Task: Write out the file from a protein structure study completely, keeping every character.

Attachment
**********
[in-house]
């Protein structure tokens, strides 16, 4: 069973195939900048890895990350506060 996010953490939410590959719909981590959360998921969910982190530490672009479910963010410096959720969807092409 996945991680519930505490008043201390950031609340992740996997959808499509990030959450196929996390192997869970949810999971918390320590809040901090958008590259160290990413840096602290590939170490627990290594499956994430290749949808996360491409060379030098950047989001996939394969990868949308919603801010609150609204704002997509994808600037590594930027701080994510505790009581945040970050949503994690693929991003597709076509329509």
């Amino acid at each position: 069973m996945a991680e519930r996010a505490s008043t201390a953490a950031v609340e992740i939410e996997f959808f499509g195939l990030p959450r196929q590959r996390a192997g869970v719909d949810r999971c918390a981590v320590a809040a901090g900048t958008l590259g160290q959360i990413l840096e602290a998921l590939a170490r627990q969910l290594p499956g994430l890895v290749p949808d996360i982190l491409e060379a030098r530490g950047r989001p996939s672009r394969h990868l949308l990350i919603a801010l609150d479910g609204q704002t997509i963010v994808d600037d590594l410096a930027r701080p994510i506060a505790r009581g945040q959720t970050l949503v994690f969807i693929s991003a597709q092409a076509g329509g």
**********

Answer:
[in-house]
């Protein structure tokens, strides 16, 4: 069973195939900048890895990350506060 996010953490939410590959719909981590959360998921969910982190530490672009479910963010410096959720969807092409 996945991680519930505490008043201390950031609340992740996997959808499509990030959450196929996390192997869970949810999971918390320590809040901090958008590259160290990413840096602290590939170490627990290594499956994430290749949808996360491409060379030098950047989001996939394969990868949308919603801010609150609204704002997509994808600037590594930027701080994510505790009581945040970050949503994690693929991003597709076509329509």
């Amino acid at each position: 069973m996945a991680e519930r996010a505490s008043t201390a953490a950031v609340e992740i939410e996997f959808f499509g195939l990030p959450r196929q590959r996390a192997g869970v719909d949810r999971c918390a981590v320590a809040a901090g900048t958008l590259g160290q959360i990413l840096e602290a998921l590939a170490r627990q969910l290594p499956g994430l890895v290749p949808d996360i982190l491409e060379a030098r530490g950047r989001p996939s672009r394969h990868l949308l990350i919603a801010l609150d479910g609204q704002t997509i963010v994808d600037d590594l410096a930027r701080p994510i506060a505790r009581g945040q959720t970050l949503v994690f969807i693929s991003a597709q092409a076509g329509g």